Thousands of years ago, Dalmatia was inhabited by the Illyrian tribe Dalmati. Around 700 BC, the Dalmati came in contact with Greek merchants who established a peaceful and profitable trade with the local population and built many towns throughout the region. Several hundred years later, the Romans conquered Dalmatia and incorporated it into the Roman Empire, thus continuing the development of Dalmatian cities, its infrastructure and economy. A few centuries after the fall of the Roman Empire, the Croatian people settled in Dalmatia during the seventh century AD. In the year 925 they formed a large and powerful Croatian kingdom under King Tomislav. From that time to the present day, Croatia has endured a turbulent history fraught with wars and foreign occupation. Due to its advantageous location in the Mediterranean, Dalmatia found itself on the pathway of the East-West trade that controlled much of Europe’s economy and, therefore, the powerful European rulers sought to control it. Of them all, Venice was the most powerful. The Ottoman Empire also fought for domination over the Adriatic, as did many foreign armies who invaded its seas in an effort to gain control of the trade routes. After a thousand years of such constant strife, the Croatian people finally established their independent country in 1991.
Such a rich history has left quite a mark on the region: stunning ancient cities, forts, palaces, temples, and churches, all bearing witness to Dalmatia’s varied and turbulent past. Many of the cities such as Split, Dubrovnik, Korcula, Hvar, Rab and Pula, are world-famous.
Likewise, many notable historical figures are associated with this region: the Roman Emperor Diocletian retired to Dalmatia and built his palace, one of the most beautiful Roman structures in the world, which is now the city of Split; the medieval saint and theologian St. Jerome was born on the border of Dalmatia and Pannonia; Lucius Artorius Castus, a Roman governor born and buried in Dalmatia, is believed to be the legendary King Arthur; the Croatian sailor and world explorer Marco Polo was born on the island of Korcula; Ruder Boskovic, astronomer, mathematician and physicist from Dubrovnik, contributed to the study of nuclear physics; inventor Faust Vrancic created the first implemented parachute and made a successful jump from a tower in Venice; Slavoljub Penkala developed the first solid-ink fountain pen which, therefore, bears his name; and Nikola Tesla, born in a small town in central Croatia, is considered one of the greatest inventors and engineers in the world, who, among other things, designed the first hydro-electric power plant in Niagara Falls.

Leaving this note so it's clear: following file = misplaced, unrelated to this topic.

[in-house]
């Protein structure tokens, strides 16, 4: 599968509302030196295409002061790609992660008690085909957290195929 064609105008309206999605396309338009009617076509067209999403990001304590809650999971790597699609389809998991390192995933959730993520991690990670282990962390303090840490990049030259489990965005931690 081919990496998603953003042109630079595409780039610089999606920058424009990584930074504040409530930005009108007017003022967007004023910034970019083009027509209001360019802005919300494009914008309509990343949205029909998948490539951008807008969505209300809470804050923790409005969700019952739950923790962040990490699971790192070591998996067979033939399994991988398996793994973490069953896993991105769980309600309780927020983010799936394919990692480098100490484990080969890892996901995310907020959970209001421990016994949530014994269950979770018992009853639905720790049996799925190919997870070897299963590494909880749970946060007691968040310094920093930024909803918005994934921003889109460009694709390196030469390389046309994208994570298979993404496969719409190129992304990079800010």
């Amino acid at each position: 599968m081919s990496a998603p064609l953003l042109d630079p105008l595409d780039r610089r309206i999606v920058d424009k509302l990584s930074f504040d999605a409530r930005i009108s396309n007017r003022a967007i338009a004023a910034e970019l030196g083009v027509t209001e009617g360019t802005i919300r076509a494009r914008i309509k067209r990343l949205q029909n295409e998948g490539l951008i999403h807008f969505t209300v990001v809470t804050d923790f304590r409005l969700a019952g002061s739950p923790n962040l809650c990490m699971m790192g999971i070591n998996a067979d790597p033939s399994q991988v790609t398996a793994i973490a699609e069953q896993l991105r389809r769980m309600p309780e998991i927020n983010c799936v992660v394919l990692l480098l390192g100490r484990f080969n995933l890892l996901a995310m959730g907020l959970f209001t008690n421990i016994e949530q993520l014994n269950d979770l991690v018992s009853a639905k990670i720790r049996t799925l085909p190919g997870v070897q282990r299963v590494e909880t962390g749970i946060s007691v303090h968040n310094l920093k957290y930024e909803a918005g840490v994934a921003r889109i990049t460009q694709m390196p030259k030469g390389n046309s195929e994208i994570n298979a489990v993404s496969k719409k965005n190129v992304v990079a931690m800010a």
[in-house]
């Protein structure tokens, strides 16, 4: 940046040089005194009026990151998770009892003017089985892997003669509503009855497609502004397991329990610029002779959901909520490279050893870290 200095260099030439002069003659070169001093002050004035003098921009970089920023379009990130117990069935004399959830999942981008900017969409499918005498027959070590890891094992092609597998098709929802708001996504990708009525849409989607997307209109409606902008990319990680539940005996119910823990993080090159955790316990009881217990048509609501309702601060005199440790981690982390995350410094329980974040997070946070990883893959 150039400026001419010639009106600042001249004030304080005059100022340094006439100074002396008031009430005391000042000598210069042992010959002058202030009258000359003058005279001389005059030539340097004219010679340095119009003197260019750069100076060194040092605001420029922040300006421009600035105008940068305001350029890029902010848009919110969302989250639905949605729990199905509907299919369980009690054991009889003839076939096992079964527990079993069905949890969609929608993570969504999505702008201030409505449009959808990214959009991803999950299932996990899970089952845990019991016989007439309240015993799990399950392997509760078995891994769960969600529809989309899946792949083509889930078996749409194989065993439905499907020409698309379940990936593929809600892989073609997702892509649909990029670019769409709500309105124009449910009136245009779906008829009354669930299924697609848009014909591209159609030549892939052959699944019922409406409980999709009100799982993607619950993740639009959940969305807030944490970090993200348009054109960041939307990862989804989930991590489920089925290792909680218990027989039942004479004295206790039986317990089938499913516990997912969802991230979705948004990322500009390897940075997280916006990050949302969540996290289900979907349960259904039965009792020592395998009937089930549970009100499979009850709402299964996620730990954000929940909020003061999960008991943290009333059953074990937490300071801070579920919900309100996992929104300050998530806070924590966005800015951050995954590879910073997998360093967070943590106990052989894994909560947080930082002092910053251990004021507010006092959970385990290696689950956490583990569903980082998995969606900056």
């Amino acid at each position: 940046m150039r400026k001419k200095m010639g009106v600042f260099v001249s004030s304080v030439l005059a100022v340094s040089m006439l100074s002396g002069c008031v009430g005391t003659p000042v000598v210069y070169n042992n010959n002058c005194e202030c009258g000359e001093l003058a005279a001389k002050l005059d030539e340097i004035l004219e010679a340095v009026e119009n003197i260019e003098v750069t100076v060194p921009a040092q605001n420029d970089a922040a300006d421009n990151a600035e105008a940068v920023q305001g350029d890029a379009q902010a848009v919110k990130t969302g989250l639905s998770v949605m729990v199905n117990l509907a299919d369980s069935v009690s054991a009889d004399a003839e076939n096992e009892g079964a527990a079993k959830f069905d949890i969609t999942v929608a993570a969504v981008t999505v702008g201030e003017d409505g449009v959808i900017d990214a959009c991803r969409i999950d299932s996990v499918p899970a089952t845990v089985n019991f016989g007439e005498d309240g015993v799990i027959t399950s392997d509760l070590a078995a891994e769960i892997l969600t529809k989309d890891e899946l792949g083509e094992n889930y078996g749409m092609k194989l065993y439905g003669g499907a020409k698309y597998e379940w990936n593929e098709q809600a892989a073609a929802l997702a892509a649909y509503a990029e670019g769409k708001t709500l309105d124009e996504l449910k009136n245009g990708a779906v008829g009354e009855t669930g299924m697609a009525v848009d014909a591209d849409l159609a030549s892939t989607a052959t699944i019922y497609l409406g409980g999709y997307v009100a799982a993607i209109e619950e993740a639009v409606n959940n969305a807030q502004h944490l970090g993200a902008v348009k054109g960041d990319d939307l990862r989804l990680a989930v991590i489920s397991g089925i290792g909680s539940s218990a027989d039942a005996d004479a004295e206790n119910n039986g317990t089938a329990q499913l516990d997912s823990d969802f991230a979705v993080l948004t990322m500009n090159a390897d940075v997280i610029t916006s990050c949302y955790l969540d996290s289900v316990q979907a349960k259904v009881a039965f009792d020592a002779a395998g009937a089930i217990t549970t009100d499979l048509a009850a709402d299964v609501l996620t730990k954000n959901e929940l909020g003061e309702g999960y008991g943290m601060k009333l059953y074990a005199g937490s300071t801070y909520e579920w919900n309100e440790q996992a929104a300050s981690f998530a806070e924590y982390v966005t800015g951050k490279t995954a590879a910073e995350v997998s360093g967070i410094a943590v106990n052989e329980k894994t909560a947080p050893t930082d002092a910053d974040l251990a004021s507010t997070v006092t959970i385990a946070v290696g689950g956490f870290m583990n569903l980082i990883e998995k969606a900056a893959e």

It is also interesting to note that Dalmatia is the home of the famous Dalmatian canine breed that the Venetian Doges gave as gifts to other European rulers. Furthermore, Croatian soldiers were distinguished by the particular type of necktie they wore, and so, when other nations adopted the style, the necktie was named after the Croatians, "kravata."
From ancient times, life in Dalmatia was sustained by fishing, olive oil production and wine making, and the sea pathways allowed for easy distribution of these products throughout Europe. Life on the Dalmatian islands today has not changed much in that regard, except for the recent boom in the tourism industry. The sea is rich in fish, and no modern technology can compare to the efficiency of classic, old-fashioned fishing methods on small wooden boats that have served the local fishermen for centuries.
The entire length of Croatia’s Adriatic coast is delineated by steep, rocky mountains that plunge into the sparkling, crystal-clear sea. The coast and the islands are carved with thousands of small bays and pebbled beaches. Small villages and towns made entirely of stone are nestled among the bays, skillfully built by stonemasons and artists.
Dalmatia is blessed with a moderate Mediterranean climate with calm, sunny days throughout most of the year. Occasionally, cold winds from the north and warm winds from the south disturb the overall calm. During the summer, a wind known as the Maestral blows in from the sea and brings with it fresh air that cools the simmering heat. It fills the air with the rich fragrance of lavender, sage, and rosemary, and the smell of pine trees and the cypress that grow in abundance throughout Dalmatia. When the sea is calm and undisturbed by the winds, it acquires an ethereal stillness. In those moments, the brilliant sunshine reveals the dark blue depth of the sea that is transformed into a palette of pink and purple hues when touched by the gentle light of sunrise and sunset.
Zvonimir Mihanovic was born and raised in Dalmatia, and his art is inspired by the natural and man-made beauty of his home.